Workers’ ‘right to complain’ is expanded by the U.S. government

Recently, a car salesman in Arizona met with the owner of the dealership and a couple of managers to complain about his wages, commissions and break times. During the discussion, the owner became frustrated and told the salesman that if he didn’t like things the way they were, he was free to seek employment elsewhere.

The salesman flew off the handle, and unleashed a torrent of obscenities at his boss. Not surprisingly, he was fired.

End of story, right? Not quite. Even though the salesman didn’t belong to a union, he complained to the National Labor Relations Board. And the Board decided that he had been wrongfully fired, and ordered the dealership to reinstate him with full back pay.

How could this be?

Under federal law, all employees – regardless of whether they belong to a union – have a right to complain about their pay and working conditions, and to work individually and together to improve their situation. This sort of complaining and agitating is sometimes called “protected concerted activity.”

The National Labor Relations Board is the arm of the federal government that decides when employers have violated workers’ right to engage in this sort of activity, such as by retaliating against them. And in the last few years, the Board has become much friendlier to employees.

Although the car salesman’s case was unusual and extreme, the Board decided that his rant was “protected activity.” That’s because the meeting with his bosses had dealt specifically with wages and working conditions. The Board also said that the owner’s remark that the salesman was free to look for work elsewhere “provoked” his explosion, and that while the salesman was profane, he never actually threatened to harm anyone.

In a similar case in New York, an off-duty Starbucks barista came into his store with several co-workers to protest a regional manager’s policy against baristas wearing pro-union pins. This set off some friction with the off-duty manager of a different Starbucks location who happened to be in the store having some coffee. Profanity ensued, and the barista ultimately threatened the visiting manager.

The barista was fired two weeks later for cursing in front of customers. His termination papers, however, noted that he was a strong union supporter.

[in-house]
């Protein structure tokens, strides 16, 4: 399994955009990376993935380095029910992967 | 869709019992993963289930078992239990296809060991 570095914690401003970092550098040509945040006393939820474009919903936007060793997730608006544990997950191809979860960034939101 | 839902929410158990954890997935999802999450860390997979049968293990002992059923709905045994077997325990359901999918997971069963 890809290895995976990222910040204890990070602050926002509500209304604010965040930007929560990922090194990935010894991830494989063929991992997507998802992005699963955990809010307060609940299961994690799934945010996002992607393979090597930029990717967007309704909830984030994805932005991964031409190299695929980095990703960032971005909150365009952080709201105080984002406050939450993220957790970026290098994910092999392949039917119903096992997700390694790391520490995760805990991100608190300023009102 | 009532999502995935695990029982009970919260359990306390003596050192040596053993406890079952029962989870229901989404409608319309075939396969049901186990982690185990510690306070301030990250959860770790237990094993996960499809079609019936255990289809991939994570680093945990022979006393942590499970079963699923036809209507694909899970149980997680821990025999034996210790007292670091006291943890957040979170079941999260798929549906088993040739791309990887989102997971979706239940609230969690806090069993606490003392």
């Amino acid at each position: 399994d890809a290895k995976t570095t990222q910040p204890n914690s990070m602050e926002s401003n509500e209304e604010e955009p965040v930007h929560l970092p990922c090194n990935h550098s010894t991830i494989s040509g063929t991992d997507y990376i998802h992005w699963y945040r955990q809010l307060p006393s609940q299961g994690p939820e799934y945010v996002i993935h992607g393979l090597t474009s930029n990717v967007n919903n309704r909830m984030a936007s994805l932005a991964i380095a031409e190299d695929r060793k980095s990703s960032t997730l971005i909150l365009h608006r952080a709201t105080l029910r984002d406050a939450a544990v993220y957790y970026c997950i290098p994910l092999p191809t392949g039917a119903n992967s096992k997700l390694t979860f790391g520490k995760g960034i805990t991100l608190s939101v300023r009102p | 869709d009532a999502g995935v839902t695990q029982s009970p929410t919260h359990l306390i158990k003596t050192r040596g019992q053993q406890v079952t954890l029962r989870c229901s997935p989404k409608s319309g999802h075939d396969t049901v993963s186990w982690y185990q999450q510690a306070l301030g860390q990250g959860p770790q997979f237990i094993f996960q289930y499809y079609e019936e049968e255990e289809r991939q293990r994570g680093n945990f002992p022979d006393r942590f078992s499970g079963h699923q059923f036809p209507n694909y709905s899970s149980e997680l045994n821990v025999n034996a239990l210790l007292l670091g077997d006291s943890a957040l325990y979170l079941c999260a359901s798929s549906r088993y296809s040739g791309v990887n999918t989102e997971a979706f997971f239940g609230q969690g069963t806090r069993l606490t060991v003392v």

The Board decided that, based on the worker’s termination papers, his support for the union must have played some role in his firing. It said that Starbucks couldn’t prove that it would have fired him anyway even if he wasn’t pro-union, and it ordered him reinstated with back pay.

Still another case involved a Nevada hospital employee who quarreled with a hospital cashier. He was suspended after he allegedly threatened to “take care of” her.

The worker was told not to contact any employees while he was out. He ignored this, and obtained statements from co-workers attesting to his character and circulated a petition citing the cashier’s allegedly disrespectful behavior toward other employees.

When he returned from leave, he submitted the petition to a supervisor asking to have the cashier fired. He was fired instead.

But the Board sided with the employee. It said that since a lot of other employees apparently had real or perceived problems with the cashier’s attitude, and since her attitude affected their working conditions, the employee’s petitions amounted to “protected concerted activity.”

Finally, the Board recently decided that a Georgia company violated its workers’ right to complain after it instituted a “no gossip” policy that prohibited workers from talking about co-workers’ personal life outside their presence; talking about their professional life without their supervisor present, or spreading rumors about them.

The company fired an employee for “gossiping” after she discussed a colleague’s firing with some of her co-workers.

But the Board sided with the employee, saying a company doesn’t have the right to prohibit employees from discussing legitimate workplace concerns with one another.

Of course, none of this means that it’s generally okay for workers to swear at their bosses or threaten their co-workers. It’s obviously not. But in a small number of cases involving genuine disputes over workplace issues and conditions, the government is giving an awful lot of leeway to employees to exercise their right to complain.

If you have any questions about how this trend might affect you, we’d be happy to discuss it.

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